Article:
Stand back, it's a big one!
Laying out an issue of THRICE Fiction is like putting together a giant puzzle where all the edge pieces have been removed. Stories have to "flow" into each other in a way that keeps the reader engaged, yet still manage to make them feel like separate entities. You'd think that the more stories you have, the easier it would be to fit the pieces together because there's more options to choose from. You'd be wrong. It's actually quite the opposite. It's the choice that drags things out and makes things hard. If you only have a few stories, then the way they should fit together is more obvious. With a lot of stories? Well...
Yet, it is what it is.
RW Spryszak and I made the decision early on that the size of the magazine would directly relate to what we have to put in it. If we only received two stories that were "right for us" then that issue has two stories. But we never accounted for THRICE getting as popular as it has. RW is getting hundreds of submissions each issue. Hundreds. Our odds of getting great stories that are "the right fit" for us have exploded.
So I ended up with an issue that was 84 pages which I then had to pare down to 70. Because things start getting expensive after that.
And since THRICE shows no signs of slowing down, we've adjusted our publishing schedule to allow more time. The last thing we want to do is start slapping an issue together haphazardly to meet a date on a calendar, so it was our only option. The good news is that the quality of the magazine can be maintained. The bad news is that our submission window has dropped to one month intervals.
I'm choosing to look at this as a good thing.
Once again I am going to write a blog post about all the art that goes into the issue. But this time it will have to come in two parts. Here is the first half...
RW had an idea for a cover after reading one of the stories he accepted. He envisioned the Brooklyn Bridge all lit up at night in the fog. I thought it was a good idea, except I couldn't find a photo that would work. All my photos of Brooklyn were shot in the daytime, and any nighttime shots I found weren't working. I decided to just up and DRAW the idea, but I could never get it to come together. The Brooklyn Bridge is a very specific structure and people know when you get it wrong. I simply didn't have the time to get it right. Or I'm just not that talented an artist. Regardless, I had to try a new approach.
So night became day, fog became clouds, and away we go.
The photos I had taken from my last visit to Brooklyn were a good start. I wanted the cover image to be on the bridge instead of looking at it, and I had plenty of shots for that. But the clouds were never where I wanted them to be. This meant I had to painstakingly cut out the bridge so I could manipulate the sky as I wanted... namely, having a big ol' cloud at the top for the magazine title to sit on! After I composited the bridge and the revised sky, I was dismayed to find that the cables were falling away, so I then had to paint over each and every one to get them to stand out a bit. After a lot of work, I sent the photo through a couple of Photoshop filters to add a bit of watercolor feeling and, voilà, our cover was born.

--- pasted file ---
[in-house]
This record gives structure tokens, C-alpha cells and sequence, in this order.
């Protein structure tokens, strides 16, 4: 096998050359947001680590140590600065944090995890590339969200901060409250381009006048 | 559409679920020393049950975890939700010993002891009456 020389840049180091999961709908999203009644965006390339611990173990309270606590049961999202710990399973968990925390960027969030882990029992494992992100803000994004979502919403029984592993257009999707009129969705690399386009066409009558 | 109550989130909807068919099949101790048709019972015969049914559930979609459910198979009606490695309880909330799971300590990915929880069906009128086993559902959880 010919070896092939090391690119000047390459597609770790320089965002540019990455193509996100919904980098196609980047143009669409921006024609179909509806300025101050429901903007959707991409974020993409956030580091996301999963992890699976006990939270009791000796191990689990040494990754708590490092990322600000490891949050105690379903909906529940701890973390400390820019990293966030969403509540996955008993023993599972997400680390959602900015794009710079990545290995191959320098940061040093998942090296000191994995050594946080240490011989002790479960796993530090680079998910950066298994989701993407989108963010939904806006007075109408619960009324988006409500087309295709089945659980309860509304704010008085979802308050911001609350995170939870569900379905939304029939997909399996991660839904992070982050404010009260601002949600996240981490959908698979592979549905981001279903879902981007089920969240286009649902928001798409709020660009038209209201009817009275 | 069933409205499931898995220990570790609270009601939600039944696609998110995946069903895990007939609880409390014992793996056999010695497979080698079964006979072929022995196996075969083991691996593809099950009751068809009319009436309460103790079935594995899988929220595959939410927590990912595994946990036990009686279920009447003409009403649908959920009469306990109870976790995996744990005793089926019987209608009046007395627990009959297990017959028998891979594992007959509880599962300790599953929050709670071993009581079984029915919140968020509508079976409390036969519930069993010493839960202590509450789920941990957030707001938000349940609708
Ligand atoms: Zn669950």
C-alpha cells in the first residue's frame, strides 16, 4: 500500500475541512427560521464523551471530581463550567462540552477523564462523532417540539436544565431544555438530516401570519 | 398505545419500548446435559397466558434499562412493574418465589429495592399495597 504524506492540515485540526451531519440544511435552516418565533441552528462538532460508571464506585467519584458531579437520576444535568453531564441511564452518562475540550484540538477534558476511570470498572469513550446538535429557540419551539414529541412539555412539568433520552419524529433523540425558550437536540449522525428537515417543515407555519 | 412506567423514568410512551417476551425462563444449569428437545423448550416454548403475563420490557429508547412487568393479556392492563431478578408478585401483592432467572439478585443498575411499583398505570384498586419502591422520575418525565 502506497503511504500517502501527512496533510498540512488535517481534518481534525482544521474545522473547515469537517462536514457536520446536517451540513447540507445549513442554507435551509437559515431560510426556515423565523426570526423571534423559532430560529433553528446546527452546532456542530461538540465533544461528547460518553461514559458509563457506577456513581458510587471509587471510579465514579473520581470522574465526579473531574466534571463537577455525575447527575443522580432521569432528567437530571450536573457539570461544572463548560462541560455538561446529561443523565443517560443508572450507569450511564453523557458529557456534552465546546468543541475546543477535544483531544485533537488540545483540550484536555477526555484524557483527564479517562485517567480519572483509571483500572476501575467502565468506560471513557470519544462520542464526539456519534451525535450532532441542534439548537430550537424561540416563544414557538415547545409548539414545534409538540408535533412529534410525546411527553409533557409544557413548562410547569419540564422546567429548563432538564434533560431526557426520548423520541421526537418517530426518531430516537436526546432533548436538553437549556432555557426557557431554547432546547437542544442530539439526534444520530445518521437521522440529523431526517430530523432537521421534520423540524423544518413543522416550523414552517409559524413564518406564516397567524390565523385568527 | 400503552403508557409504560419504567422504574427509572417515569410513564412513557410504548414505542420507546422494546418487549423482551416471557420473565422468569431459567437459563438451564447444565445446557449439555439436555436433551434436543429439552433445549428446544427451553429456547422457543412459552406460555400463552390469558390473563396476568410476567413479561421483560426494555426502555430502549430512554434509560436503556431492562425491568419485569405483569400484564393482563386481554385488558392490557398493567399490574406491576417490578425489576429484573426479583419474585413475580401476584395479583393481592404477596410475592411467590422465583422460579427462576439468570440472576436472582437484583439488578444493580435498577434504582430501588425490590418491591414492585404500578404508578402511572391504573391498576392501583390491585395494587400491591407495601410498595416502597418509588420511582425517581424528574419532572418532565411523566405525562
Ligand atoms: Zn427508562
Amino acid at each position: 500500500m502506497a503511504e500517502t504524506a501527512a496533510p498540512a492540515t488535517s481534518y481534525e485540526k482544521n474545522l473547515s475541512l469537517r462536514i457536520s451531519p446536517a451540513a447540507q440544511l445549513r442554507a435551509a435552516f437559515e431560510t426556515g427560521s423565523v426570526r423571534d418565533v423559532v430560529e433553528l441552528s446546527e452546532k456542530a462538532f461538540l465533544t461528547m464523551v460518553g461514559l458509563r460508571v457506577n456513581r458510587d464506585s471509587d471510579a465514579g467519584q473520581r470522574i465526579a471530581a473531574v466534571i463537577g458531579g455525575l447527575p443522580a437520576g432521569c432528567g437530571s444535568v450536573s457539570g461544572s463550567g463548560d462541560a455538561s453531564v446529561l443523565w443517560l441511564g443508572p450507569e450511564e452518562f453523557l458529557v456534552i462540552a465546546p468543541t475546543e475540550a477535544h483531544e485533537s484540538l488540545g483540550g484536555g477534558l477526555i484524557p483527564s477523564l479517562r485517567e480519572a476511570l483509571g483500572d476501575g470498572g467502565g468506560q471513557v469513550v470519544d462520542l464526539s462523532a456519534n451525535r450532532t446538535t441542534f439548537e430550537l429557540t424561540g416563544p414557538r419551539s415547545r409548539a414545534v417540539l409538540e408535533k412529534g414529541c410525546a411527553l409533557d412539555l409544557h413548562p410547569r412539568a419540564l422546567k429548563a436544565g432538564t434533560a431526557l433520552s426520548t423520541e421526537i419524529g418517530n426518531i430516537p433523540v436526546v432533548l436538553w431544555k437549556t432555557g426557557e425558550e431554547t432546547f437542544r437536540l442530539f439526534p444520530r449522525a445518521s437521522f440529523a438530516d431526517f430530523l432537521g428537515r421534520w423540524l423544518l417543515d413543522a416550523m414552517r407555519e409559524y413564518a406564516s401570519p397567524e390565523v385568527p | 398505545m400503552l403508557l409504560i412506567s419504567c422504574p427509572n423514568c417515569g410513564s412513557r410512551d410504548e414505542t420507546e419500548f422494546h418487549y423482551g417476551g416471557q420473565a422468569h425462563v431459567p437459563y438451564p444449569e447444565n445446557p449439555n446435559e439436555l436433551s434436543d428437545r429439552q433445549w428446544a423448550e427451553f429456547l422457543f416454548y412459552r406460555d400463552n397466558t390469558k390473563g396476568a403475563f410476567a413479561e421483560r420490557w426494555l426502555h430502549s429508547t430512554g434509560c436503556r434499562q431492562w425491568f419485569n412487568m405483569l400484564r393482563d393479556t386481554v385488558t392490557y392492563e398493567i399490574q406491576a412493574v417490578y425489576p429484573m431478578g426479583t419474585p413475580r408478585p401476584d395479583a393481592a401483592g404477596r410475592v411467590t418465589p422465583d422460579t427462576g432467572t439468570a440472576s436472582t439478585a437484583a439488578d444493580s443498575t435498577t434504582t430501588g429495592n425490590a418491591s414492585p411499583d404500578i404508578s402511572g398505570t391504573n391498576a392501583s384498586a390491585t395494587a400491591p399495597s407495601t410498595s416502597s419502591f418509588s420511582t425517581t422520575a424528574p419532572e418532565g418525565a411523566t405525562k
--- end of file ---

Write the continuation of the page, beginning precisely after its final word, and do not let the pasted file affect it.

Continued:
Except not really.
Everybody thinks that Photoshop filters are a magic button you press to get cool stuff happening with no effort. And, for the most part, that's true. But I'm never satisfied with the "magic button" approach, so I always end up re-painting parts so that they filter better... or using different strengths of filter on different pieces of the photo... or whatever. In this case I ended up with a photo that had twenty-two separate layers in the final composite to get what I wanted.
As usual, I find myself thinking it would have been easier to actually take the time to paint the thing from scratch.
To read about the rest of the art in this issue, you'll have to take a look after the jump. And I'll see you tomorrow for part two!
First, a warning. There be spoilers from here on out, so please go download a FREE copy of THRICE Fiction No. 8 before proceeding!
INSIDE FRONT COVER. This issue is such a beautiful roller coaster of a magazine that I wanted a "moment of zen" before the reader digs in. This photo fit the bill perfectly. The cat in the photo has no name, but I called him SCUBA-Cat because he hung around a SCUBA shop in Fiji where I was vacationing (you can read more about it here). I renamed him "FijiCat" for the magazine because it seemed a little confusing otherwise.